Brian Lamb, CEO of C-Span, interviewed Janet Tavakoli, president of Tavakoli Structured Finance and author of Dear Mr. Buffett: What an Investor Learns 1,269 Miles from Wall Street on the causes of the global financial meltdown and how to fix it. Ms Tavakoli took on such topics as Tim Geithner’s cozy relationship with beneficiaries of the bailout, Hank Paulson and Robert Rubin as interested men, financial meth labs, incompetence at the SEC, backdoor bailouts, and more. (See notes below).
Janet Tavakoli asserts that the economy did not have a heart attack; it is more like appendicitis. “We are prescribing potent addictive painkillers, and that is not the way to go when the economy is having an appendix attack.” (around 3:50 minutes into the interview.)
Ms. Tavakoli said that bank depositors’ money is safe, if it is below the current FDIC deposit insurance limits. Banks did not need to be bailed out to ultimately protect depositors. We bailed out banks’ other creditors with public money. But because we are printing so much money, depositors should worry about inflation, which destroys investment gains.
Moreover, investors aren’t getting a fair interest rate on U.S. Treasuries; at the low rates available in May 2014 and the years since the crisis, investors are getting negative real interest rates.
Inflation is the great destroyer, and Ms. Tavakoli’s position is that Treasury and The Fed underestimate the effects of potential inflation. Inflation will wipe out investment gains (and more) much more quickly than taxes. If you earn, say, 5% on your deposits, 5% inflation will wipe out your gains. That is worse than any current or proposed tax rate, since that would translate to a 100% tax rate.
We also bailed out AIG’s creditors (Goldman Sachs among them), and unlike deposit-taking banks, there was no mechanism at the time to put AIG (or Lehman, Bear Stearns, Merrill) into receivership. Instead we weakened stronger banks like JPMorgan Chase (with the Bear Stearns merger) and Bank of America (with the Merrill merger). Congress acted quickly by passing TARP, and it could have passed legislation to allow receivership of non-bank investment banks, bank holding companies, and an entity like AIG.
Whether through higher taxes or inflation (which has great potential to be even worse) or both, the U.S. taxpayer foot the bill, because interested men chose to protect creditors of major financial institutions with public money.
In the course of this interview Ms. Tavakoli asserts that Robert E. Rubin, former co-chair of Goldman Sachs, Treasury Secretary in the Clinton administration, and subsequently a director at Citigroup, said, in effect, he did not know what a collateralized debt obligation (CDO) was; he claimed he knew, but he didn’t understand the risk implications and was surprised by the write-downs. He either knew and ignored the hidden risk when it wasn’t disclosed in Citigroup’s accounting statements and SEC filings, or he didn’t understand CDOs.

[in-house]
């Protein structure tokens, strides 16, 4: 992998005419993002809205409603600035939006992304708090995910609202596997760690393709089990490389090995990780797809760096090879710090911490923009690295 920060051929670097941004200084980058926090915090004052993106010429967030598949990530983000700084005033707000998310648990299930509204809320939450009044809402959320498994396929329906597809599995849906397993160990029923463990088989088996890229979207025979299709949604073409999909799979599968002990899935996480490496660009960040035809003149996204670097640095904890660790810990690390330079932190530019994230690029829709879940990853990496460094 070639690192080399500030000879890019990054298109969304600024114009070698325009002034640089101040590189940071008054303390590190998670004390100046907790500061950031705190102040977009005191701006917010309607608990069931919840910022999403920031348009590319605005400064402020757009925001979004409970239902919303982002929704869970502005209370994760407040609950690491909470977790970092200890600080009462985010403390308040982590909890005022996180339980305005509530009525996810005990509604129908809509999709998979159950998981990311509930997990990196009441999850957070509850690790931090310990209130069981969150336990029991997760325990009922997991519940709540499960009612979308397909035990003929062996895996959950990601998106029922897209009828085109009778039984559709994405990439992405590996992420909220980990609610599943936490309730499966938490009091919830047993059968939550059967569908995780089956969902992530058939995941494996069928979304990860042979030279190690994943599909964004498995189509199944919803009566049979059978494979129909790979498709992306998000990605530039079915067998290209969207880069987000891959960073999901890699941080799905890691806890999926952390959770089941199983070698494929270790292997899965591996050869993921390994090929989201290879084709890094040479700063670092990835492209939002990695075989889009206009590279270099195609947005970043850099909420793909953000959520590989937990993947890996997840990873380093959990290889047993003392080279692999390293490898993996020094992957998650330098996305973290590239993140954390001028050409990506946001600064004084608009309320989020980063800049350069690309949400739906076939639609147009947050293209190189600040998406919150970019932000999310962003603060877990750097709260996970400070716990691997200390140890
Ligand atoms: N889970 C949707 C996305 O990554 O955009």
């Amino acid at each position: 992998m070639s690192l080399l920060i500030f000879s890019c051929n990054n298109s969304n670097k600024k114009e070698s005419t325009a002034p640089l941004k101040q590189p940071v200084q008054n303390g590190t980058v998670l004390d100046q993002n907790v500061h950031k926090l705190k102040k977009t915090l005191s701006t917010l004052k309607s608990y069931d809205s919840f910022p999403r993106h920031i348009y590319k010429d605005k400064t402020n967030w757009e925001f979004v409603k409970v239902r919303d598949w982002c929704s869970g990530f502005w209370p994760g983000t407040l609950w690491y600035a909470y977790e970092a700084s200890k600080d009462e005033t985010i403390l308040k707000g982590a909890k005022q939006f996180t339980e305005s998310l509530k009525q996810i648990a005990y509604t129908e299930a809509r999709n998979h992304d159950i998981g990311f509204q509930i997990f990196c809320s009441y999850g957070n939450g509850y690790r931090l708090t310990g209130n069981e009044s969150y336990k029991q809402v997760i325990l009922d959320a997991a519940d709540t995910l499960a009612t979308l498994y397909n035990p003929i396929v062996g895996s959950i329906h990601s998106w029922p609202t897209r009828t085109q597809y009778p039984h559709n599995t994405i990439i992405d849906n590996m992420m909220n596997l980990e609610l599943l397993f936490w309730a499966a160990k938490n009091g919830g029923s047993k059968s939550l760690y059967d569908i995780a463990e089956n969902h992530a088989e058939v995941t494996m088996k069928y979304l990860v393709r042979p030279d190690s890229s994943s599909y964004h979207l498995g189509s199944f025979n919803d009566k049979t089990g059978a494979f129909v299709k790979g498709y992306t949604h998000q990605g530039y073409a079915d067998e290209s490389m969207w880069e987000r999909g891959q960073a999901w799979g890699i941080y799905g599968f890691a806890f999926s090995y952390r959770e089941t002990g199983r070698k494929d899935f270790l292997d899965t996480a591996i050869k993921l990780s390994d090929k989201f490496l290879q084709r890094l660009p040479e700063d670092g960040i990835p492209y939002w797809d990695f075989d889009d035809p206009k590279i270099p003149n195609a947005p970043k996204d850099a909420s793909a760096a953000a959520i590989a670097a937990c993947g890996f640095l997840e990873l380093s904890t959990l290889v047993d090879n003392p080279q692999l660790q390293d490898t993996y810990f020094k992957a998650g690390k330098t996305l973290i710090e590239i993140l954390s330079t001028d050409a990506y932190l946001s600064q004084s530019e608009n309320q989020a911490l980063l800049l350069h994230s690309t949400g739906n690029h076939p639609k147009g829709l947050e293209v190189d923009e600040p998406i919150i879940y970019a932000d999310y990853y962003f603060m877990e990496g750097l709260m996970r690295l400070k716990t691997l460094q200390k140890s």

Rubin was hyped in the media as a “risk wizard” at Goldman Sachs and in his role as Clinton’s Treasury Secretary. Rubin had said: “I knew what a CDO was.” But when large write-downs due to collateralized debt obligations (CDOs) and the liquidity puts Citigroup had written (allowing investors to sell originally AAA rated tranches back to Citigroup at full price) were announced in the last quarter of 2007, Rubin said that he had never heard of liquidity puts until the CDOs containing them started causing problems for Citigroup in the summer of 2007.
CDOs pose many varieties of hidden risks, and there was ample literature available on those risks. For Robert Rubin to say he knew what a CDO was without understanding the risks, is like a man saying he knows what a “clear liquid” is, but is unaware that it is unsafe to drink bleach.
In her book, Dear Mr. Buffett, she reveals widespread systemic fraud in the run up to the financial crisis.
When asked whether or not certain individuals had done anything illegal, Ms. Tavakoli responded that she did not think anyone did anything illegal. The better answer would have been: “That is up to the Department of Justice to determine.” But in the following years, it became clear the Department of Justice was not doing it’s job. By May 2014, the statue of limitations had expired for many of the frauds perpetrated prior to the financial crisis. The Obama administration had no desire to investigate and indict culprits of the financial crisis.
After reviewing a wider pattern of securitization activity and collateralized debt obligations brought to market in 2007, Tavakoli reached the conclusion that senior officers at banks signed off on statements they knew or should have known were false, and should be held accountable under Sarbane’s Oxley. See: “Repairing the Damage of Fraud as a Business Model.” – Presentation to the FHFA in Washington, December 2010.
As money flowed to banks and back to Washington in the form of campaign contributions, elected so-called representatives put their careers, not the welfare of their country, first.